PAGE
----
In November, 2018, Jesse—’CBC tech columnist’—Hirsh appeared in his regular time slot on the Metro Morning radio show to comment on Facebook’s long list of ethical missteps, among them failing to protect users’ private information from hacks and for selling users’ data without consent. The first is an example of compromising users’ data via ineptitude; the second is an example of compromising it via greed. Hear it here.
Business Insider catalogued Facebook’s troubled year, citing dozens of ethics violations. According to Business Insider:
Facebook’s failure to prevent vitriolic posts contributed to human rights violations and violence in Syria, Myanmar, Philippines and Nigeria.
Facebook’s platform has been claimed to influence elections in England, Brazil, Canada and the US.
Facebook has admitted to privacy breaches of at least 100 million users in 2018.
At the end of his commentary, Mr. Hirsh called out the CBC senior management for continuing to promote—via its writers’ and announcers’ ‘follow-us-on-Facebook’ prompts—Facebook use when it was demonstrably unhealthy for Canada’s democracy.
“Why does CBC continue to engage in commercial relationships with Facebook now that it’s clear to us that Facebook is a threat to democracy, and CBC as a public broadcaster should be strengthening democracy?”
The CBC veered from its normal practice of posting transcripts of Mr. Hirsh’s tech columns for that conversation, citing journalistic errors in his comments.
Mr. Hirsh subsequently spoke with Jesse Brown on Canadaland, where they discussed the Metro Morning commentary, its aftermath and implications. Hear it here.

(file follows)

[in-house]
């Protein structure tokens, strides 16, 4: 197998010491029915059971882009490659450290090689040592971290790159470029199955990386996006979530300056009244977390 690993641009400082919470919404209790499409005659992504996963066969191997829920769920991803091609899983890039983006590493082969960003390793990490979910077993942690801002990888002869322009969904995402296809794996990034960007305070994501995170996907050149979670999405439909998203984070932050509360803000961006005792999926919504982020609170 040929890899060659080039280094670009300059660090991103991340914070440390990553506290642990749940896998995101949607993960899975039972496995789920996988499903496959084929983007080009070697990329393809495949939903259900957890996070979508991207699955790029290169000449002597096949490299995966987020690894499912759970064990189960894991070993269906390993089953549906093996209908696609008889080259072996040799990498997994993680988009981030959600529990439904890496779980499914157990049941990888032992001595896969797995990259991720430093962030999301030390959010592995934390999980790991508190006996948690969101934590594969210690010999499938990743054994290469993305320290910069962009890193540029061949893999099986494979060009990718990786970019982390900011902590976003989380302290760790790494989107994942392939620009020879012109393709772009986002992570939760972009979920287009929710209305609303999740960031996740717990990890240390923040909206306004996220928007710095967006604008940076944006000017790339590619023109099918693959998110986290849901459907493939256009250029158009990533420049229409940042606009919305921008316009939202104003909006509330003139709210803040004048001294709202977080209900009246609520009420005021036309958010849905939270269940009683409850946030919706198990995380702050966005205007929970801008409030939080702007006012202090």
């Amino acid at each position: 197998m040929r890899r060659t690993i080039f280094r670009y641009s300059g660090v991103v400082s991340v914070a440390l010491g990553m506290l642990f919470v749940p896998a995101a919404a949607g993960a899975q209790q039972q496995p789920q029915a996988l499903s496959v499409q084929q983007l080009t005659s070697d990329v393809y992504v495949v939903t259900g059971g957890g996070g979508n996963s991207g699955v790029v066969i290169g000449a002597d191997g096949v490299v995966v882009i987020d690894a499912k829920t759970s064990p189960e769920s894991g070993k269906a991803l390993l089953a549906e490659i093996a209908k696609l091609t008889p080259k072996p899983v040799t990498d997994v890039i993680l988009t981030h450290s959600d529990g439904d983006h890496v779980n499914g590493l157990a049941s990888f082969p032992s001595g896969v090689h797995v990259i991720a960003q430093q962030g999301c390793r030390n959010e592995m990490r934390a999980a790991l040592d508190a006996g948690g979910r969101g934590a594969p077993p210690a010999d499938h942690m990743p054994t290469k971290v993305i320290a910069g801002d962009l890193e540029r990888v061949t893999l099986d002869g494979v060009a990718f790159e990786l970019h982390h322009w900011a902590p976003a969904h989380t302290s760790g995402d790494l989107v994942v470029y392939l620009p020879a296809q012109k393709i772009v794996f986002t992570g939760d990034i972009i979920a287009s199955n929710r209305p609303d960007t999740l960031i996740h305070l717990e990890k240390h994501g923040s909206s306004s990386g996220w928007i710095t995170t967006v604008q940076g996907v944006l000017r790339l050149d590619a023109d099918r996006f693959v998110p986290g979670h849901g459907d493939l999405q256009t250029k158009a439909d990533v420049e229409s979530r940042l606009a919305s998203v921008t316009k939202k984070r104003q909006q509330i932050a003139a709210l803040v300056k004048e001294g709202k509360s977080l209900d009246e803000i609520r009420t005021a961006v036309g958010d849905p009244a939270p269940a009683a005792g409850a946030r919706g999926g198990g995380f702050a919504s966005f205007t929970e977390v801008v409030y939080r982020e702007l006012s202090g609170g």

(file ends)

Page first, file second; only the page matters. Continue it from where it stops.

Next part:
Mr. Hirsh said that he has been troubled by Facebook’s—and the CBC’s—practices for a long time. He said that he could no longer tolerate the duplicity he saw at the CBC, where a broadcaster that claimed to cherish Canadian values was failing to call out and reject a company that was threatening them. He said that he wants to be on the right side of history.
‘The right side of history’ is a very useful phrase. So much that is problematic about current events is that they are short-sighted; short-term gains are privileged over long-term goals. Egerton Ryerson was a proponent and designer of residential schools, resulting in the suffering and deaths of Indigenous children. Mackenzie King’s government turned the MS St. Louis away, resulting in the deaths of most of its Jewish passengers. Stephen Harper’s government muzzled scientists who were trying to warn Canadians about climate change. None have fallen on the right side of history.
History is long-term and being on its right side is often risky, but can result in a better world. In an information-rich environment—where we record almost everything—history is more important—and inescapable—than ever. So Mr. Hirsh risked his Metro Morning gig because he wanted to be on the right side of history.
But what of the CBC? Which side of history is it falling on? If it fails to support Canadians by warning them of Facebook’s dangers, is it fulfilling its mandate? If it chooses to support corporate values over Canadian values, do we really need a tax-supported national broadcaster, or might we be just as well served—and just as vulnerable—with private broadcasters?
When teachers speak to students about bullying and other lapses in civil behaviour, they say, “If you see something, say something.” If CBC sees something but fails to say something, why do we need it?